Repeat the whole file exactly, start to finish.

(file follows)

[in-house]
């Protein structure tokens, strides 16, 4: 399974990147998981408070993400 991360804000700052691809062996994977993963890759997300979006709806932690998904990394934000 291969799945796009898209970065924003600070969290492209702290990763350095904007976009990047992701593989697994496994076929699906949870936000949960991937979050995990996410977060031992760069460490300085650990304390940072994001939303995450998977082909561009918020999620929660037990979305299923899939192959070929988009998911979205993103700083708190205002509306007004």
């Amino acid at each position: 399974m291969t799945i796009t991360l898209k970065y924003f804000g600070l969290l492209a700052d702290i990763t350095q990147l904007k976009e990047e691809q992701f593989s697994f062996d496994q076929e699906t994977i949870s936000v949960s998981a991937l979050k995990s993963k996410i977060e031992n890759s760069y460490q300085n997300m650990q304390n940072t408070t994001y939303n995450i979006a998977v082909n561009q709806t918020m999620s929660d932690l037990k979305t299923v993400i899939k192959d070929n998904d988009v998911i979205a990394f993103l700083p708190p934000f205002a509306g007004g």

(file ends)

[in-house]
């Protein structure tokens, strides 16, 4: 399974990147998981408070993400 991360804000700052691809062996994977993963890759997300979006709806932690998904990394934000 291969799945796009898209970065924003600070969290492209702290990763350095904007976009990047992701593989697994496994076929699906949870936000949960991937979050995990996410977060031992760069460490300085650990304390940072994001939303995450998977082909561009918020999620929660037990979305299923899939192959070929988009998911979205993103700083708190205002509306007004």
């Amino acid at each position: 399974m291969t799945i796009t991360l898209k970065y924003f804000g600070l969290l492209a700052d702290i990763t350095q990147l904007k976009e990047e691809q992701f593989s697994f062996d496994q076929e699906t994977i949870s936000v949960s998981a991937l979050k995990s993963k996410i977060e031992n890759s760069y460490q300085n997300m650990q304390n940072t408070t994001y939303n995450i979006a998977v082909n561009q709806t918020m999620s929660d932690l037990k979305t299923v993400i899939k192959d070929n998904d988009v998911i979205a990394f993103l700083p708190p934000f205002a509306g007004g």